Original artefacts are constantly being unearthed on site. I feel extremely fortunate to witness these finds that have been used over thousands of years ago. I’ve spent the majority of my time in the midden section, where a mass of dirt contains numerous amounts of pottery, small stone tools, pecked stone and flint.
Recently, I have been moved to Structure Twelve and situated in the annex section of the building. This section of the structure is a Mecca for various pieces of the most beautiful pottery and stone tools.
Anywhere on site is a true learning experience. Over the time I have worked here, I can see an ancient world slowly coming back to life. There is a job almost for every type of person in archaeology, from the arts to the sciences; this site covers such a rich cultural history, its hard not to not be mesmerised by the Ness of Brodgar’s past, present, and future.
I have had several conversations with “returnees” on the site – people who have been coming back year after year. They’ve told me that their experiences at the dig compare to nothing else they’ve experienced on other excavations. The individuals this site attracts are some of the friendliest, whole-hearted people I have ever met.
The Ness of Brodgar has been an incredible experience on the Orkney Islands.
I have been lucky to have amazing supervisors, who have been influential teachers and motivators and I have learned so much while being here that could never be interpreted in any text book or classroom lecture.
The Ness of Brodgar is definitely a place worth returning to.
Emily Willis, Sam Dunning and Rebecca Neilson: Hello! We’re Becky, Emily and Sam from Cardiff University, and we are about to start our second year of studying BA Archaeology.
This is the first excavation any of us have been on and it’s been a great experience. We are on the last week of the dig now, having been here since the beginning of August, and we have spent the majority of our time in the central midden area of Structure Eight.
Becky: Like Emily and Sam, I have spent the vast majority of my time here digging in the central midden area of Structure Eight.
At the beginning, it was grueling and I often felt deep resentment for the midden, but, over time, as I’ve seen it transform, I have grown to feel (almost!) fond of it.
We have taken the soil down quite far in the three-and-a-bit weeks we’ve been here and we are now on a layer of rubble and technically out of the midden!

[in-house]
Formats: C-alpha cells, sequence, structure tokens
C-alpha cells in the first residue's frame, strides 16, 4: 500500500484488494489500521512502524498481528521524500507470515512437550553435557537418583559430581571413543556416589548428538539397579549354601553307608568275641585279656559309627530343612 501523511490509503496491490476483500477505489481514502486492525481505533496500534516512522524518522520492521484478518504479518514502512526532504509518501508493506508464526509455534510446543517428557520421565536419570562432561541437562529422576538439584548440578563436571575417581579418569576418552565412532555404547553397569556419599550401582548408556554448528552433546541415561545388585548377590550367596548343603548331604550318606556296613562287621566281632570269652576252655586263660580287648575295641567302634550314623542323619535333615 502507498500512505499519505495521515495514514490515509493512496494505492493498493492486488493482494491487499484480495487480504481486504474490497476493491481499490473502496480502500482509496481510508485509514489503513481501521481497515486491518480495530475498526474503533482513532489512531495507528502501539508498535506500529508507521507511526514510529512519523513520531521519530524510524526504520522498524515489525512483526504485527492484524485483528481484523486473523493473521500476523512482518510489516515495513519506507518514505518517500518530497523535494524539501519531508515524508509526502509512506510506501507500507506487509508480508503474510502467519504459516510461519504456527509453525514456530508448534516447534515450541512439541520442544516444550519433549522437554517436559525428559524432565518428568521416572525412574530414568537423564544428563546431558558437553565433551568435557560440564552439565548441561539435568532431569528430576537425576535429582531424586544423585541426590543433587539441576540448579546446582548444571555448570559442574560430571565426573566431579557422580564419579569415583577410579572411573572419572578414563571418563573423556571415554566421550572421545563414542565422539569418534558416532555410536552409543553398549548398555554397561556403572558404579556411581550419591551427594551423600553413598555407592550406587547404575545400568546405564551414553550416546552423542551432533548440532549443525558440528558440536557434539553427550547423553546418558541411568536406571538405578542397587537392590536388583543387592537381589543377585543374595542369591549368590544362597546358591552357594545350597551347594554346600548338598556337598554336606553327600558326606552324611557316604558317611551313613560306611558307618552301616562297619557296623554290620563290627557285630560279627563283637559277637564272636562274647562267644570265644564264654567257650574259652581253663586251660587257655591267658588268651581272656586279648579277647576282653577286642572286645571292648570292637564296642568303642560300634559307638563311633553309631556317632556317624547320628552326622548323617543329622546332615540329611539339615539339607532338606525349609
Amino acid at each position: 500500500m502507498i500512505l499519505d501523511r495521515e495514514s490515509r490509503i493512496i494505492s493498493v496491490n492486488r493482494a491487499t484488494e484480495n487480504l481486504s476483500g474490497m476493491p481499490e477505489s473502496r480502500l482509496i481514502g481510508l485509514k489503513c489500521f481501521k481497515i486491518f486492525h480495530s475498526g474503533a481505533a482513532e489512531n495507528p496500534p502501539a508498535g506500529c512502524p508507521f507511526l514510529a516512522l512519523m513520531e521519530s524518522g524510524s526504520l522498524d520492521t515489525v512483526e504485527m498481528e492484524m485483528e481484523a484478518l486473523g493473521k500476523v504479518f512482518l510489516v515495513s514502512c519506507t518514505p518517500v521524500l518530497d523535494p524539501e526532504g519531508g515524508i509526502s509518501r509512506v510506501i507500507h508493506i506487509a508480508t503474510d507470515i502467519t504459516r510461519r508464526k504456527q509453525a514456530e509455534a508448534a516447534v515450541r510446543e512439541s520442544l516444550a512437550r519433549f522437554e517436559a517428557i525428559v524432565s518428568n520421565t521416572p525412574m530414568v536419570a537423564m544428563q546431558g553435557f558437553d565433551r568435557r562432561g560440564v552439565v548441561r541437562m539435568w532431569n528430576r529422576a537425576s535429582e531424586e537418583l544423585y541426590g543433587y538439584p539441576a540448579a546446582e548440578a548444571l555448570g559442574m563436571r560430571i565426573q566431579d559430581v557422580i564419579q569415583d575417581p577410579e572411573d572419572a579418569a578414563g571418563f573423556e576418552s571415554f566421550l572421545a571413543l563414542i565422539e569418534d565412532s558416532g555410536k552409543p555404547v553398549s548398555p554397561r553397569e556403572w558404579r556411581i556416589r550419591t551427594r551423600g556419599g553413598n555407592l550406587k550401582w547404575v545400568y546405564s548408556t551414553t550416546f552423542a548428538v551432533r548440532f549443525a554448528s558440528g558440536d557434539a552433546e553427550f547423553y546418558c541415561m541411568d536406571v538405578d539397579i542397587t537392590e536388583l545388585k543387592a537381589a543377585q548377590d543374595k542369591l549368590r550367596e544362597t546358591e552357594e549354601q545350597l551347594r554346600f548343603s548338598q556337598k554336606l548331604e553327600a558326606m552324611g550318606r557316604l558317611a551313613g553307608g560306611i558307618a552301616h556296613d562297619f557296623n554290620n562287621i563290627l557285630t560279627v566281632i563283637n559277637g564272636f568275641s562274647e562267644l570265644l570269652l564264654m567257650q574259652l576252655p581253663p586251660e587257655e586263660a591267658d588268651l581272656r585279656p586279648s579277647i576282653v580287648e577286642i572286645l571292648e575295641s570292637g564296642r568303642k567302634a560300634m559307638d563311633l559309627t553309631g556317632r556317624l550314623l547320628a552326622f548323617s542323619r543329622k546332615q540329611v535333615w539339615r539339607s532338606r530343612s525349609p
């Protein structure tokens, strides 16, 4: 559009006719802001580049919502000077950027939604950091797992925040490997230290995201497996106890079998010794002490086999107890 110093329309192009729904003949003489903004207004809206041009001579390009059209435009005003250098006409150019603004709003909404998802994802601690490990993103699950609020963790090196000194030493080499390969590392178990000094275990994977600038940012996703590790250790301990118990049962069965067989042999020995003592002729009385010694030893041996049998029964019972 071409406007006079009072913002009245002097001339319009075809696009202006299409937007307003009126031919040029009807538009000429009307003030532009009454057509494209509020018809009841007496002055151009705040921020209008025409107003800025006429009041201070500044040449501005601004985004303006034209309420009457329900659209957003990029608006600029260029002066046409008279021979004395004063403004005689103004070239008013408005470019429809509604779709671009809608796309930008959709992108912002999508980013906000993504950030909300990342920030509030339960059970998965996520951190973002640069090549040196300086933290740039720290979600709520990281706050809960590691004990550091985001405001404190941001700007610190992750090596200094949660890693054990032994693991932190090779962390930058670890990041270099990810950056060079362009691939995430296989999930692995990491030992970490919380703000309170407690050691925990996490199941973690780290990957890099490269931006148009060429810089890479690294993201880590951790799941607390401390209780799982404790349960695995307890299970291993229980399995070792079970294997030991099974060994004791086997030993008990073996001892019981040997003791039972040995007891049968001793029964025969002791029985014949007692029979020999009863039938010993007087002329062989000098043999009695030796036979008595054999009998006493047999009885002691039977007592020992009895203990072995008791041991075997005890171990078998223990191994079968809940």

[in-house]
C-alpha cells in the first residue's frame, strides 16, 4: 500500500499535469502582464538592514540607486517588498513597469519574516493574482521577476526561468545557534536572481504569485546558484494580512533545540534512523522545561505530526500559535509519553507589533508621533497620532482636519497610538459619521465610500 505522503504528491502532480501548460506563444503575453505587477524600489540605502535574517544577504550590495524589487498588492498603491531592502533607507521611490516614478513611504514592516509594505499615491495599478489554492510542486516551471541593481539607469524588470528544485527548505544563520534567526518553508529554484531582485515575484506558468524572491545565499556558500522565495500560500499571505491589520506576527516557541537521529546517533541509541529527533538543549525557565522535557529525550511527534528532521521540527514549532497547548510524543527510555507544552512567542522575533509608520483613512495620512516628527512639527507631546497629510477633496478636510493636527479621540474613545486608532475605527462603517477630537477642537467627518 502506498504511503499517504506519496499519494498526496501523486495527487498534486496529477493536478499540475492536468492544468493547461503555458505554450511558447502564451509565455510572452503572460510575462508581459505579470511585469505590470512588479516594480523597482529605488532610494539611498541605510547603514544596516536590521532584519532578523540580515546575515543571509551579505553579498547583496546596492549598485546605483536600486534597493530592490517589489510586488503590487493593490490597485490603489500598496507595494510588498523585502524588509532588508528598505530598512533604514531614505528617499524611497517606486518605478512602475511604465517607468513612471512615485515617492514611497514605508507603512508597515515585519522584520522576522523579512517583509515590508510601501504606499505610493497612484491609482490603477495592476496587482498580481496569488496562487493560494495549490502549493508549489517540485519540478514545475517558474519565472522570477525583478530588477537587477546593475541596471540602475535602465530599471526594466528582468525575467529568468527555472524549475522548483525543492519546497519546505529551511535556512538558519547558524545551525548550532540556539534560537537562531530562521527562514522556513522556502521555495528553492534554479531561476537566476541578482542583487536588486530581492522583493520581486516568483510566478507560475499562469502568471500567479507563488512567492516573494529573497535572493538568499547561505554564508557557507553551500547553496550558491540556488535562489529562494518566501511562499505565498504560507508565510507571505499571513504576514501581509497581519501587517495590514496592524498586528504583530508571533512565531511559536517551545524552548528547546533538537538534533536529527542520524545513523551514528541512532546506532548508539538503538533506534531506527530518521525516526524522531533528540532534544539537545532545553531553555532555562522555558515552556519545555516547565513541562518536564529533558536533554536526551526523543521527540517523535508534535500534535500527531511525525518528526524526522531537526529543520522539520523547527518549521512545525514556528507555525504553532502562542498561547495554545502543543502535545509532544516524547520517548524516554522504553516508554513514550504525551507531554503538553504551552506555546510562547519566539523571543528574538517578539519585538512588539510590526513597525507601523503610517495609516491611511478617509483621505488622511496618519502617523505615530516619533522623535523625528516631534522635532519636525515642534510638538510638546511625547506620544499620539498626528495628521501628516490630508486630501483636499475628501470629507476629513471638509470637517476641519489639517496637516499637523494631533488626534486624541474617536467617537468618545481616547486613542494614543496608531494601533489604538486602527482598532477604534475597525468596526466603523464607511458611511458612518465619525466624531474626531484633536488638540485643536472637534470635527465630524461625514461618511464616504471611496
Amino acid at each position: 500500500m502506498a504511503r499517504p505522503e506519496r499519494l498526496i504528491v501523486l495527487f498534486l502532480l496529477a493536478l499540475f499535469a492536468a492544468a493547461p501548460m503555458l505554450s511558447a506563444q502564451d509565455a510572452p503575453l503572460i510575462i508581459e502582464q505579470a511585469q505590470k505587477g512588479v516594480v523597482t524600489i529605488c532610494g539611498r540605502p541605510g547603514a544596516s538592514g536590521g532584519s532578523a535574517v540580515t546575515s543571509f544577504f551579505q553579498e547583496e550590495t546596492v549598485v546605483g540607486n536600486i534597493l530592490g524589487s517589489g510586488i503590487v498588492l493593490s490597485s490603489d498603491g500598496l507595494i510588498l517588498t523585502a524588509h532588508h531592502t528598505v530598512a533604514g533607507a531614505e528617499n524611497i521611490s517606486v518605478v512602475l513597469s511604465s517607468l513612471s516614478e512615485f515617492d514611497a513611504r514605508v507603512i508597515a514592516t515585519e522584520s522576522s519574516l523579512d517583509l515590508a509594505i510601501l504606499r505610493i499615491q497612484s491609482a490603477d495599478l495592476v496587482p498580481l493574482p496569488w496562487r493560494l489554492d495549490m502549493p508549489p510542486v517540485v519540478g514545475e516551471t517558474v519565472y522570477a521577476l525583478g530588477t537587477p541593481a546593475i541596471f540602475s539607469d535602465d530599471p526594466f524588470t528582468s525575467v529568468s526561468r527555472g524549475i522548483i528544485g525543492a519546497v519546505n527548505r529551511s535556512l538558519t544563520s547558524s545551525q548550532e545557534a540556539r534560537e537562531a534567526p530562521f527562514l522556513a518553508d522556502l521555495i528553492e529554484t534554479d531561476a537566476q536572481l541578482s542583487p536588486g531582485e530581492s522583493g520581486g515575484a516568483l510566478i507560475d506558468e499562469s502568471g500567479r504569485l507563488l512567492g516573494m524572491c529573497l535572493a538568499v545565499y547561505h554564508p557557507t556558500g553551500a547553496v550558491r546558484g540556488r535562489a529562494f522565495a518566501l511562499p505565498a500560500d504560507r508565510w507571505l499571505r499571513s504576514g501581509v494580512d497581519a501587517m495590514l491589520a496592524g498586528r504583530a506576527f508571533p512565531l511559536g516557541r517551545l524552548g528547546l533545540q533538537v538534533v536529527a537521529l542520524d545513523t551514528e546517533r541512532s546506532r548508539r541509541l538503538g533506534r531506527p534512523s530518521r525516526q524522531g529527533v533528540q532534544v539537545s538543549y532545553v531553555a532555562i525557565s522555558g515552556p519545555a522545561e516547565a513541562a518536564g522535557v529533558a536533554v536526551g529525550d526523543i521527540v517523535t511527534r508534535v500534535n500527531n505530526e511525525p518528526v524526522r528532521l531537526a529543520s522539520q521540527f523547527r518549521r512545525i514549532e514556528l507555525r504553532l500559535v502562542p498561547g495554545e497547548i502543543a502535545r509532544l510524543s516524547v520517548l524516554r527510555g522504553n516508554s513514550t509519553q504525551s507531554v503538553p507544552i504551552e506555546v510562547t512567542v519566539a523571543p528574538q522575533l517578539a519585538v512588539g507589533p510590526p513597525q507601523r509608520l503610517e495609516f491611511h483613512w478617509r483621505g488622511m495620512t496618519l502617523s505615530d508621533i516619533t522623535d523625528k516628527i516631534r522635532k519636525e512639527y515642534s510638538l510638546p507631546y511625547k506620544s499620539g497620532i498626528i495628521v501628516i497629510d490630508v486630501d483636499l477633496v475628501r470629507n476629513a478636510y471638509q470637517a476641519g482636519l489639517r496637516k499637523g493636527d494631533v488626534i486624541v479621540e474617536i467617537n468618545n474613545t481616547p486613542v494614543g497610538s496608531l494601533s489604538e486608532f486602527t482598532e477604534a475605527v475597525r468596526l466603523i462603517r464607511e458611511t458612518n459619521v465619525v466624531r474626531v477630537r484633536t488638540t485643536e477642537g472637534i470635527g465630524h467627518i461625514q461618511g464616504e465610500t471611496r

It was a great sense of achievement to get it down to that layer and to see it all clean and ready to be photographed. Sadly I have found nothing of huge importance, only pottery, a couple of pieces of flint and a great deal of rubble!
We have finished digging our section now (just drawing and recording left) and I feel almost sad that we do not get to take it down any further but I am proud of what we have achieved and it has been a wonderful experience.
I have had a great time at the Ness of Brodgar and despite the pains getting here, and the sometimes freezing weather, I am glad I came. Nick and his team of supervisors have been excellent. They are very good (and often very patient) teachers. I hope very much to return another year!
Emily and Sam: Just a quick word, as Structure Ten needs cleaning – even though you could argue the rocks aren’t going anywhere, the camera team is on the move!
Although we have escaped for today, most of our time has been spent in the central midden area, with some days proving more eventful than others. Both of us have been very lucky with our finds, which include some very nice, worked stone tools, pieces of flint and the complete base of a pot that came out in one piece. Although these aren’t the most spectacular finds that have been unearthed at the Ness, we’re still pretty proud!
Since being here, we’ve been involved in many aspects of excavation, from using equipment worth thousands of pounds (which we were terrified of dropping or breaking) to filling out endless context and recording sheets. Although some jobs are definitely more interesting than others, it has been an invaluable experience, that will definitely help as we progress in our degree.
It’s almost time to leave the dig and head for home, on some very long and bumpy coach rides. But the time spent here, and the people we’ve met, have been fantastic. We hope to come back next year to see our supervisor’s eyes light up as he continues in the noble art of mattocking.